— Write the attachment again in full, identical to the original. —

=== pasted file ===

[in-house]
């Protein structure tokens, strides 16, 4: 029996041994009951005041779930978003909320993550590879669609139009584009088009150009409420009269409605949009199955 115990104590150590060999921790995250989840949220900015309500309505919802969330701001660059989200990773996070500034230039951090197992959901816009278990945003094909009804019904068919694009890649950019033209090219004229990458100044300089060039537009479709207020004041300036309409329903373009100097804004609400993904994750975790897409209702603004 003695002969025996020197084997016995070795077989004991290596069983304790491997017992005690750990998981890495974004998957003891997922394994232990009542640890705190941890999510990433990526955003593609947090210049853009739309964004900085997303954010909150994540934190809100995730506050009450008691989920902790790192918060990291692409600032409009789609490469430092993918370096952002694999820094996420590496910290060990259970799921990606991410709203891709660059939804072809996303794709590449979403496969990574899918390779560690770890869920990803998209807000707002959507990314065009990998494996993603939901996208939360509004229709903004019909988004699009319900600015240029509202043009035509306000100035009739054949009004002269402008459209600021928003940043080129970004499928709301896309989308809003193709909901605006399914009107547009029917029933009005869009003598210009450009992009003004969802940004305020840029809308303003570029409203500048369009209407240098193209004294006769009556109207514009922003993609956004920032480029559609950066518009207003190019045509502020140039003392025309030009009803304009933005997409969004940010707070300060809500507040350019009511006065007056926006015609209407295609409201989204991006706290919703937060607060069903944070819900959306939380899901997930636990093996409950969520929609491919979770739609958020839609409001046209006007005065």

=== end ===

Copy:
[in-house]
């Protein structure tokens, strides 16, 4: 029996041994009951005041779930978003909320993550590879669609139009584009088009150009409420009269409605949009199955 115990104590150590060999921790995250989840949220900015309500309505919802969330701001660059989200990773996070500034230039951090197992959901816009278990945003094909009804019904068919694009890649950019033209090219004229990458100044300089060039537009479709207020004041300036309409329903373009100097804004609400993904994750975790897409209702603004 003695002969025996020197084997016995070795077989004991290596069983304790491997017992005690750990998981890495974004998957003891997922394994232990009542640890705190941890999510990433990526955003593609947090210049853009739309964004900085997303954010909150994540934190809100995730506050009450008691989920902790790192918060990291692409600032409009789609490469430092993918370096952002694999820094996420590496910290060990259970799921990606991410709203891709660059939804072809996303794709590449979403496969990574899918390779560690770890869920990803998209807000707002959507990314065009990998494996993603939901996208939360509004229709903004019909988004699009319900600015240029509202043009035509306000100035009739054949009004002269402008459209600021928003940043080129970004499928709301896309989308809003193709909901605006399914009107547009029917029933009005869009003598210009450009992009003004969802940004305020840029809308303003570029409203500048369009209407240098193209004294006769009556109207514009922003993609956004920032480029559609950066518009207003190019045509502020140039003392025309030009009803304009933005997409969004940010707070300060809500507040350019009511006065007056926006015609209407295609409201989204991006706290919703937060607060069903944070819900959306939380899901997930636990093996409950969520929609491919979770739609958020839609409001046209006007005065």